Sanderson M. Smith
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Assume you are a lawyer facing the following fictional situation:
A company has 25 employees, 6 of whom are minorities.
Five employees are randomly selected to receive a bonus of $10,000.
The selection is maid, and the selected group of 5 contains no minorities.
The minority group suspects discrimination. They come to you with the thought of taking legal action against the company.
Would you, as a lawyer, take this case?
Does the group have reason to suspect discrimination in the selection process?
Is there reason to think that the group of 5 was not randomly selected?
This presents an excellent opportunity for to use simulation to see how unusual it would be to obtain a random sample of 5 with no minorities. Thinking ahead, if you come to the conclusion that discrimination has been taken place, you (the lawyer) could put 19 red marbles and 6 blue marbles in a bag, thoroughly mix them up, and have a jury member reach in and pick a sample of 5 marbles. This could be done many times, recording the number of blue (minority) marbles in each sample. The jury could record how many times a sample with no minorities was produced. This would give them some insight into the likelihood of such an event occurring through random selection.
However, it would be wise to use math power and attempt to determine what we can "expect" if we perform the simulation described. After all, there is little sense in pursuing a lawsuit with ample justification for the discrimination claim.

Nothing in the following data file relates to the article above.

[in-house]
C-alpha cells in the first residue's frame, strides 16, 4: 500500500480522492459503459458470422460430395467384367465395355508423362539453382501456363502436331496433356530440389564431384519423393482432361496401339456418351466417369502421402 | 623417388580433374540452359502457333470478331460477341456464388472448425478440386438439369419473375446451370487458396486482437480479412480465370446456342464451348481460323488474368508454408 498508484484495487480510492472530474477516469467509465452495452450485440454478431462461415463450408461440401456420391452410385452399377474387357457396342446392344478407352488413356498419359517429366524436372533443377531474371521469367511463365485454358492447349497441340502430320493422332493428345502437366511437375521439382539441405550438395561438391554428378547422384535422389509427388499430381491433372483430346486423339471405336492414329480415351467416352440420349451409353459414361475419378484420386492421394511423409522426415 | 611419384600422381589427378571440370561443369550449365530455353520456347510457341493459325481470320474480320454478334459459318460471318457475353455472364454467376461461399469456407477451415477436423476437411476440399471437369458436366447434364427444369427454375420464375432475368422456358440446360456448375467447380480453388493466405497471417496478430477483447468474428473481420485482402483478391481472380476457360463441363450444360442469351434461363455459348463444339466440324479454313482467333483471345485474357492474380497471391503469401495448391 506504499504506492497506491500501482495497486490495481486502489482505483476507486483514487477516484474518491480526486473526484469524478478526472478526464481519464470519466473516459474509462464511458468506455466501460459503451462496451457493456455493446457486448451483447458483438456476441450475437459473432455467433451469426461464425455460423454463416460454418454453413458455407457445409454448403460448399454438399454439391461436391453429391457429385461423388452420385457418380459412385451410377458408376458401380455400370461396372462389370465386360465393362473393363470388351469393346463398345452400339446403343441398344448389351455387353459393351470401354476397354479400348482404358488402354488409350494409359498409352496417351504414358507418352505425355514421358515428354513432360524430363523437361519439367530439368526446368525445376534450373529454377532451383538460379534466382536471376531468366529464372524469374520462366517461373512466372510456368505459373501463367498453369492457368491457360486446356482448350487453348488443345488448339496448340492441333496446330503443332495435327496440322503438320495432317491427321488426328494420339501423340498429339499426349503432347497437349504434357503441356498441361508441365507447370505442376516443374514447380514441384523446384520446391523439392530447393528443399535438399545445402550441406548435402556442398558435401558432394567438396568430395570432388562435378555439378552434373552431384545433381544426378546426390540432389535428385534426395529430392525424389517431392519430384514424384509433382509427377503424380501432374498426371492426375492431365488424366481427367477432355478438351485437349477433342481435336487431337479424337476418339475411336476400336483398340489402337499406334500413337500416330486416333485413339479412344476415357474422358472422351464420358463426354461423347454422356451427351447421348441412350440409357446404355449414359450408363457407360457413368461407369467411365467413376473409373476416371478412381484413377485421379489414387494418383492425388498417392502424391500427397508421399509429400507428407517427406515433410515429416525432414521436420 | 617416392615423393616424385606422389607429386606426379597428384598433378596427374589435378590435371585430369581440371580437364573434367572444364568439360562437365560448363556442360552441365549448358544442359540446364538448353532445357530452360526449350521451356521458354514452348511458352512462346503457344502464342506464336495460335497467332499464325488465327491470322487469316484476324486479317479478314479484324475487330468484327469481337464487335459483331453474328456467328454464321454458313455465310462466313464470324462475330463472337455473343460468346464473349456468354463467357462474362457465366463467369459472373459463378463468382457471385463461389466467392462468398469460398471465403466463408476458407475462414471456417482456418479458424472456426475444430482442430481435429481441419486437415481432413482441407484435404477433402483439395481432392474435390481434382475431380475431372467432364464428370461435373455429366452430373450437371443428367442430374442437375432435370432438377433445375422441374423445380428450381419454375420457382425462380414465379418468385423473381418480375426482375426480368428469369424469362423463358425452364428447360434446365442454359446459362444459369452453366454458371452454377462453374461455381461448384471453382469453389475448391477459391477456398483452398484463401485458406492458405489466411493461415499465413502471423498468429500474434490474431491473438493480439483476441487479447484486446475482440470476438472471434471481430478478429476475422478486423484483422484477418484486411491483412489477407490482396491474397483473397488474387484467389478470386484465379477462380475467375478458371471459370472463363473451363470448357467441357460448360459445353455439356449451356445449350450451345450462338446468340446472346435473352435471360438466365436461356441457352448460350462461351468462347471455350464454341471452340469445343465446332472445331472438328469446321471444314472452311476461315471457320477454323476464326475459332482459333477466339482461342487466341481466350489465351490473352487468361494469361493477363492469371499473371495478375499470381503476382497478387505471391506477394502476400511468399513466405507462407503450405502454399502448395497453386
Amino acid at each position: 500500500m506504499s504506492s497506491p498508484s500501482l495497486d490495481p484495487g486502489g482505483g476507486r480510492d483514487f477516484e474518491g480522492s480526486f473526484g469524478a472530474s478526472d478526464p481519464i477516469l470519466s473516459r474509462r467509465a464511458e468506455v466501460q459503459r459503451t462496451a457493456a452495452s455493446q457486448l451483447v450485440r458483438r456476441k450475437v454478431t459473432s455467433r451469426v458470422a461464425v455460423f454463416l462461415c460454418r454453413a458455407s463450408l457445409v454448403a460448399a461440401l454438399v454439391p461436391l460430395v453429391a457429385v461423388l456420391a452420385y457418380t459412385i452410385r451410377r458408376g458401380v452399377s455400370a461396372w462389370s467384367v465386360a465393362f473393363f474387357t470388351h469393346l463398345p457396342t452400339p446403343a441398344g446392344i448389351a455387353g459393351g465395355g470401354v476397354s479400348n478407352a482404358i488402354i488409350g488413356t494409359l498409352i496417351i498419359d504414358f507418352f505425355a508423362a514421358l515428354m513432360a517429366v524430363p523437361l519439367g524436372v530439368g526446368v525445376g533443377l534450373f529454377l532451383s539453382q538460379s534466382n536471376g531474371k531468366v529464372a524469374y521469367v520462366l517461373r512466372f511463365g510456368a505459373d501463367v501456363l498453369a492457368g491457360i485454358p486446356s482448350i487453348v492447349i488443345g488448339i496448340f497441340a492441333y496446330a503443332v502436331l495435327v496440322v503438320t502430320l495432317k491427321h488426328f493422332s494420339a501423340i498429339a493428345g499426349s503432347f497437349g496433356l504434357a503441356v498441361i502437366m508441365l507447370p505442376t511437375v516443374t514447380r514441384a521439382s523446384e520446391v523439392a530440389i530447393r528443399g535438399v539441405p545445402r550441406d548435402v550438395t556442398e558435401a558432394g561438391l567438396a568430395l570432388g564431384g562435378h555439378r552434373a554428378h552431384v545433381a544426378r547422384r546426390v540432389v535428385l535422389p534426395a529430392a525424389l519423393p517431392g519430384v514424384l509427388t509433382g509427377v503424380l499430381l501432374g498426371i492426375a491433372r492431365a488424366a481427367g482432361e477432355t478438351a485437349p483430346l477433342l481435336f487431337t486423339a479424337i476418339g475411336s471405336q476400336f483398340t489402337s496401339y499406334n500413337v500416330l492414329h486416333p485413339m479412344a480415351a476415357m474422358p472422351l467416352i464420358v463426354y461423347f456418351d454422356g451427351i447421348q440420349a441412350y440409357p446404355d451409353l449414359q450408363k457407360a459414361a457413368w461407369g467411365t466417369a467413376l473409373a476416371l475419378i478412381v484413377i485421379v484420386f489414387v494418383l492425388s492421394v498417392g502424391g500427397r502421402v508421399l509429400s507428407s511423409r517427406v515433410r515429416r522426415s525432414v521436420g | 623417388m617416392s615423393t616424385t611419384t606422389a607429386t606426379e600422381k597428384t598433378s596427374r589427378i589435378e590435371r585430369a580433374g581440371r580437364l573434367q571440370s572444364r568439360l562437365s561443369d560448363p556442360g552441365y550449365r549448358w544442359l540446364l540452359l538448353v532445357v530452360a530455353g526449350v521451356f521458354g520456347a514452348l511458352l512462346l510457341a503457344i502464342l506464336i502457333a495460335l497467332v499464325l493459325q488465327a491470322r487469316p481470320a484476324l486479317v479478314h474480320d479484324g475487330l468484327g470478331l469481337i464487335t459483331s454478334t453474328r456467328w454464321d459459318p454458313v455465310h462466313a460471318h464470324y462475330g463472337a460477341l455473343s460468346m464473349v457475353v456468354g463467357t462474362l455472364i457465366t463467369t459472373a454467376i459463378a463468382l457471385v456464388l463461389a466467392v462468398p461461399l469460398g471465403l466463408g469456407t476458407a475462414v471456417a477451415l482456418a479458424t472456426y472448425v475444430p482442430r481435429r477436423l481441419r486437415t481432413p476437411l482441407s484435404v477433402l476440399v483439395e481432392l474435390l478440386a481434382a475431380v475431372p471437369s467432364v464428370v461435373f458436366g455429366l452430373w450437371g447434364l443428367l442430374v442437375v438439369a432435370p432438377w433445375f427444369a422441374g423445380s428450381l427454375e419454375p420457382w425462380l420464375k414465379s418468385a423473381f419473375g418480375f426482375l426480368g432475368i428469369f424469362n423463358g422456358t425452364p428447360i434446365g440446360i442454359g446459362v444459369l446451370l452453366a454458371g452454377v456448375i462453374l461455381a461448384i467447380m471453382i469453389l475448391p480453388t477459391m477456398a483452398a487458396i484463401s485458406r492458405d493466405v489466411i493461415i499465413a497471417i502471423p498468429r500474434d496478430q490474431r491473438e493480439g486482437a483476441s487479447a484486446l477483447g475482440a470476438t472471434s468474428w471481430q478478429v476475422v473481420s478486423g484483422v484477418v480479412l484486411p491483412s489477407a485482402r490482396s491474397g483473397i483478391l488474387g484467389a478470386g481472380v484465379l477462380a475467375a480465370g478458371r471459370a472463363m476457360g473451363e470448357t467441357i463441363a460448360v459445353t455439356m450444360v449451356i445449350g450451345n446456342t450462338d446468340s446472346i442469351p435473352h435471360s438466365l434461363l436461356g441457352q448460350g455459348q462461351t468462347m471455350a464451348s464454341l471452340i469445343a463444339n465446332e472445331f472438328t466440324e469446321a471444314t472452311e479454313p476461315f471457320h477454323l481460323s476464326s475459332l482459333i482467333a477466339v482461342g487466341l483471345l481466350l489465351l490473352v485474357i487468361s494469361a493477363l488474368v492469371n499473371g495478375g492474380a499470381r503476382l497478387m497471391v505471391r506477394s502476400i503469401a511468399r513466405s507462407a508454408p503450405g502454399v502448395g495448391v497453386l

Let x be the number of possible minorities in the selected group. Then x is a random variable that can assume the following values: 0, 1, 2, 3, 4, and 5. If the selection process is random, then the probabilities associated with each value of x are indicated in the following table:
x = number of minorities in selected group
p = probability that selected group contains x minorities
Product = xp
0.21886 = (6C0)(19C5)/(25C5)
0.43772 = (6C1)(19C4)/(25C5)
0.27357 = (6C2)(19C3)/(25C5)
0.06437 = (6C3)(19C2)/(25C5)
0.00011 = (6C5)(19C0)/(25C5)
1.0000 = 100%
As the chart indicates, with random selection, there is approximately a 22% chance of having no minorities in the group. That is, approximately 1 out of 5 groups randomly selected would be "expected" to contain no minorities. It's highly unlikely that you, as a lawyer, would be successful in proving that discrimination exists based solely on the fact that the chosen committee had no minorities.
If enough simulations are performed, you should get approximately the same results. Overall, roughly one in five simulations should produce a sample containing no minorities.
This is an excellent spreadsheet exercise. In Excel, =combin(19,3) is 19C3 = 969. A spreadsheet also allows one to produce a beautiful chart displaying the probabilities. A graphical display is often more powerful than a numeric display. Below you see a dot plot display showing the expected number of times each value of x is "expected" to occur in 100 trials. No value is displayed for x = 5 simply because one would expect to see 5 minorities in just 1 in every 8,855 random samples. Even this simple plot is effective in showing that x = 0 is not that unusual.
There are 25C5 = 53,130 possible samples of 5 people that could be chosen from a set of 25 people. If one recorded the number of minorities in each of these samples, and then found the average (mean) of the 53,130 numbers, this mean would be 1.2, as indicated in the table. That is, the expected number of minorities in a sample of five is 1.2.
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